It can seem quite daunting knowing where to start in making your garden greener if you are new to gardening or simply wanting to increase the wildlife attracted to your green space.

 

Happily there are some really easy and quick things to do to encourage a range of bugs, slugs, birds and other creatures want to make your garden their home.

Add Water

Not every garden has, or wants a pond but a little goes a long way.

A source of fresh, clean water will encourage birds and beasties alike to stop in your garden.

It doesn't need to be elaborate - a basin, bucket, tub or a bowl is a brilliant start.

 

Remember to keep it clean and fresh, make sure it's no deeper than 3" and put some stones in the dish to help them any visitor get out.

Feed the birds

Giving birds a safe place to eat and drink makes them feel welcome.

 

Offering a wide range of foods will encourage a range of different species into your garden.

 

65 different species have been spotted in Riverside so far.  You can see them here we'd love to see your pictures too!

To find out in more detail about how to attract birds go here.

Stick Piles

Bugs and beasties love dark and damp conditions to live in so having an undisturbed pile of wood and sticks would be a haven for these small creatures.  The will enjoy the shade and feast on the dead wood.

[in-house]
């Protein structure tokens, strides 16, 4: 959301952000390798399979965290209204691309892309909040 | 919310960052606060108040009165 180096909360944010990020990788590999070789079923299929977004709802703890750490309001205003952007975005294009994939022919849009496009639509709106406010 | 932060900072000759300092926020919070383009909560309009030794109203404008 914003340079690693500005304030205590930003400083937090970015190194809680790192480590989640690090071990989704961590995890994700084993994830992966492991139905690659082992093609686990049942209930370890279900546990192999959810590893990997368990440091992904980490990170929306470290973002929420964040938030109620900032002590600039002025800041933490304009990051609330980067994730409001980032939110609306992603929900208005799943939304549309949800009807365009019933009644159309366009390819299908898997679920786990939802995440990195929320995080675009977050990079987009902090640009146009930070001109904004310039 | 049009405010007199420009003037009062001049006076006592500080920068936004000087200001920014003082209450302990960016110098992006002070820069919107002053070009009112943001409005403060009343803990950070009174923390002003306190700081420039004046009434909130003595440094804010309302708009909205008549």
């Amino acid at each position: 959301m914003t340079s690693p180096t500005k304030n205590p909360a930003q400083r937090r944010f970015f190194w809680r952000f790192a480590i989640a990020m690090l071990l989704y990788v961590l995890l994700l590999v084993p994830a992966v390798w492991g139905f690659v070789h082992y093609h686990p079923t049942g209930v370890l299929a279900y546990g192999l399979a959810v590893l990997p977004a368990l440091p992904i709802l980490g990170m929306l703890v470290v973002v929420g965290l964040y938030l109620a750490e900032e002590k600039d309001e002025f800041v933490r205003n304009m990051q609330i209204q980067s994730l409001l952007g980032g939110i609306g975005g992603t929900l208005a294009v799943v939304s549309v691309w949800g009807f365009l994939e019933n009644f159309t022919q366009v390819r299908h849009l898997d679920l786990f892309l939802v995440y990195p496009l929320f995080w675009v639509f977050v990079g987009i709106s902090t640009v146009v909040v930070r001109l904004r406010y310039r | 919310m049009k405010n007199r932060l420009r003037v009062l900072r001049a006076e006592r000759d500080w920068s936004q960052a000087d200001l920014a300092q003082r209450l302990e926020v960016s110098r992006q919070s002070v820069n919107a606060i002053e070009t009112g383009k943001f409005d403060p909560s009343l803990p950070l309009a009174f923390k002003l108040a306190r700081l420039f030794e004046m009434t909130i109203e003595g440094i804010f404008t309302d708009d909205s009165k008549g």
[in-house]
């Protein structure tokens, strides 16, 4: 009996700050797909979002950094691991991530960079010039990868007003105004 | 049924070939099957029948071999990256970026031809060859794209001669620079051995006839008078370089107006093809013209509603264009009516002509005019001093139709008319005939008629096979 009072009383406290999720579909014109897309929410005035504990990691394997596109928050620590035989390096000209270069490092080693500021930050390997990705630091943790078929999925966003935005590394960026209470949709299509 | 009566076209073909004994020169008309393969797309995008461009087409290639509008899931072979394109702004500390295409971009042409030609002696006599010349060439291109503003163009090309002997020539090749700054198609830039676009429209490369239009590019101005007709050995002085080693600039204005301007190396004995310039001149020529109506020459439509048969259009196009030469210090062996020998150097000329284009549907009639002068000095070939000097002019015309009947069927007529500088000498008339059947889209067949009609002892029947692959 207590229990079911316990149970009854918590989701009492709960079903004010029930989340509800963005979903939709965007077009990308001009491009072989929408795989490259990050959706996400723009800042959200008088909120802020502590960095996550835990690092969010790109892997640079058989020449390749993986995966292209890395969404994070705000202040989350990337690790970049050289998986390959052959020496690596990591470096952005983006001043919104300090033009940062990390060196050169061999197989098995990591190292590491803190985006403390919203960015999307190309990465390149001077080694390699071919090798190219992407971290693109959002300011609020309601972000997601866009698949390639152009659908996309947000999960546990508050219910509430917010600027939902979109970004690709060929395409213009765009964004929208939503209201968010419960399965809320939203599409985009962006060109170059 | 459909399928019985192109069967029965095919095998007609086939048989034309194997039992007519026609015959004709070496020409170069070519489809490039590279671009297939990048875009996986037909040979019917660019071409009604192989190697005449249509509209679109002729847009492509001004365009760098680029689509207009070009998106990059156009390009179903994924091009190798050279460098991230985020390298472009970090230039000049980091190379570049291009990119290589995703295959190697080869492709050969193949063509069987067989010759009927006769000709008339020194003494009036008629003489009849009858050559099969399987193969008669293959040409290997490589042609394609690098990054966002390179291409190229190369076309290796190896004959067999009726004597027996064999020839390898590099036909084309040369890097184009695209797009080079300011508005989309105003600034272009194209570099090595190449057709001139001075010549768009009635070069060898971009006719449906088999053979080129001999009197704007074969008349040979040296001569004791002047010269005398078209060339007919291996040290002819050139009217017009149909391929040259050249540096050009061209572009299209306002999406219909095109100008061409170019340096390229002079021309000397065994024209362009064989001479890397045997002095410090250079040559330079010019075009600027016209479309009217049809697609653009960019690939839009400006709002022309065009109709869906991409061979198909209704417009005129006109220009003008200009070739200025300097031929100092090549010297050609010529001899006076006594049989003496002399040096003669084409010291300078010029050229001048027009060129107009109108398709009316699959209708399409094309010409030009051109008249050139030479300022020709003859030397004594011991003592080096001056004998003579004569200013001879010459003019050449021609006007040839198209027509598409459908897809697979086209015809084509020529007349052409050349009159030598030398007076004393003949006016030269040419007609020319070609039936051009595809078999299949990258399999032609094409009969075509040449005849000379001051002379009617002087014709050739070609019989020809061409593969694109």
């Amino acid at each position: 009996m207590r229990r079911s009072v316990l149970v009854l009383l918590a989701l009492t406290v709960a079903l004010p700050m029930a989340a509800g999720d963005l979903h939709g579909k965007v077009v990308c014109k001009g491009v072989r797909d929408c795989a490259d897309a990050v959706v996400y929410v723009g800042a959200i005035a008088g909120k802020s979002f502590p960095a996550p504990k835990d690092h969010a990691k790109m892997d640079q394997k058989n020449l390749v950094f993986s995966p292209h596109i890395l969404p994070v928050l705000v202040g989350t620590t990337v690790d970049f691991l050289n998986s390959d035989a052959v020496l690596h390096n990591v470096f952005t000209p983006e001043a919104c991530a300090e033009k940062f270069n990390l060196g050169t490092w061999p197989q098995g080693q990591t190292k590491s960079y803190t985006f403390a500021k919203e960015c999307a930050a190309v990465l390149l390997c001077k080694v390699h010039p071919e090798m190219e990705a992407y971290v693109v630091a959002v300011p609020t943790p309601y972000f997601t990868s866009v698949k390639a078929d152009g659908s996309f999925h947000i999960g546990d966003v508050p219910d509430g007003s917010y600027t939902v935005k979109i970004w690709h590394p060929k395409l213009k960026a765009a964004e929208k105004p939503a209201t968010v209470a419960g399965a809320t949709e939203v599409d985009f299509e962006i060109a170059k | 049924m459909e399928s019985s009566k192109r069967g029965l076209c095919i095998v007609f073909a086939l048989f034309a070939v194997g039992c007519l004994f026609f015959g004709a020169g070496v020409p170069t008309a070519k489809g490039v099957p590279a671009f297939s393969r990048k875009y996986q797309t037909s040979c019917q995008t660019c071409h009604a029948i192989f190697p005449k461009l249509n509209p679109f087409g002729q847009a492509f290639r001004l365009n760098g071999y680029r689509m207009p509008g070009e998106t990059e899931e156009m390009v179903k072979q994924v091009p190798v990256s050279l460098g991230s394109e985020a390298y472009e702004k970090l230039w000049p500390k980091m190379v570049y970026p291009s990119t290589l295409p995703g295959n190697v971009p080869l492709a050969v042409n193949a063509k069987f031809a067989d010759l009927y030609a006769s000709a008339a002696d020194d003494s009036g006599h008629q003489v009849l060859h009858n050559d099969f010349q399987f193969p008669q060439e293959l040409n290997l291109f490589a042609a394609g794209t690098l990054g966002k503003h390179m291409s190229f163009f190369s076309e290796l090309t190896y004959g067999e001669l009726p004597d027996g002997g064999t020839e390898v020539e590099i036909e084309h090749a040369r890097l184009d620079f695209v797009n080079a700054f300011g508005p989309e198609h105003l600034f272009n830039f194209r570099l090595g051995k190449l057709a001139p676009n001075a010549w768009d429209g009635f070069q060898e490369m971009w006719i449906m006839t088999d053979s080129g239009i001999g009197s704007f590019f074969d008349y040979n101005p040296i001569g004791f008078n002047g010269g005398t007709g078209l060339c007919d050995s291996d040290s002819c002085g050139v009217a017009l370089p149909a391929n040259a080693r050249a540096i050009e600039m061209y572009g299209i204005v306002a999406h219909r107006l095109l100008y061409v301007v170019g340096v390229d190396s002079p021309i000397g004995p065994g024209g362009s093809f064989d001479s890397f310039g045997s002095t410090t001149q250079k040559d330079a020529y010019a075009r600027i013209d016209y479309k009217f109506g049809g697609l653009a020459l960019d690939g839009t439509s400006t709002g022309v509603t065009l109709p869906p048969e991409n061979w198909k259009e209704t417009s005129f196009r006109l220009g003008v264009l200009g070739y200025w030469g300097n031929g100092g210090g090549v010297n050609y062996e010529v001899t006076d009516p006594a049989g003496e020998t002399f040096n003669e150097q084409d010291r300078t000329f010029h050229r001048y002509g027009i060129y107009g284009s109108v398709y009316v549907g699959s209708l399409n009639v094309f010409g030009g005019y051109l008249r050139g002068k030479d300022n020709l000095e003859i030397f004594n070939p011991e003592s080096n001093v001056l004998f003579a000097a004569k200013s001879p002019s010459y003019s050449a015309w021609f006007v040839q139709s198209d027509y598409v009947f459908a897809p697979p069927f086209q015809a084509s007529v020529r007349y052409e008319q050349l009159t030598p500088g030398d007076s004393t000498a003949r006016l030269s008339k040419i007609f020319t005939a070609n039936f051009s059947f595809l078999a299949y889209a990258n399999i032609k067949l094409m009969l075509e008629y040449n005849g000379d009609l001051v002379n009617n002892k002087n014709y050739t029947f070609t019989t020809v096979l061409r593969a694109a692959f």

Bug Hotel

These are made from a variety of natural garden items, gathered together for bees and insects to nest, 

Placing bug hotels in different locations within your garden: shaded, sunny, high, low, invites a huge variety of insects to live in your garden. 

Longer Grass 

Leaving your grass for longer between each cutting is a very effective way of increasing the insect activity in your garden.

 

This allows more wild flowers to seed and entice pollinators and the long grass is a perfect home for other bugs.

We are joining Plantlife for No Mow May!

Garden Waste

Gardens produce a lot of waste, from grass cuttings, to pruned bushes and fallen leaves.

These are an ideal source of food and shelter for the smallest creatures in our garden, so leaving the on the ground for longer, or even in a pile in a hidden corner, is an excellent way increase biodiversity.   

Composting is also a bug friendly way to use garden waste.

Encouraging Wildflowers

Allowing wildflowers to stay in your garden, even a patch of dandelions can vastly increase the number of pollinators that visit your garden

Choosing native plants for your garden will also encourage creatures to live and thrive in your garden. 

 

Having lots of different wwildflowers will provide food for bugs, pollen and nectar for pollinators and it will also foster environment for other native wildlife such as birds, hedgehogs and insects to make their homes.  

Plant native trees

Trees are an excellent way to bring diversity into your garden.  They provide a home for birds and a huge range of mini beasts too.

Find out about our work with the trees in Riverside here.

The Royal Horticultural Society has some excellent information on planting for biodiversity:

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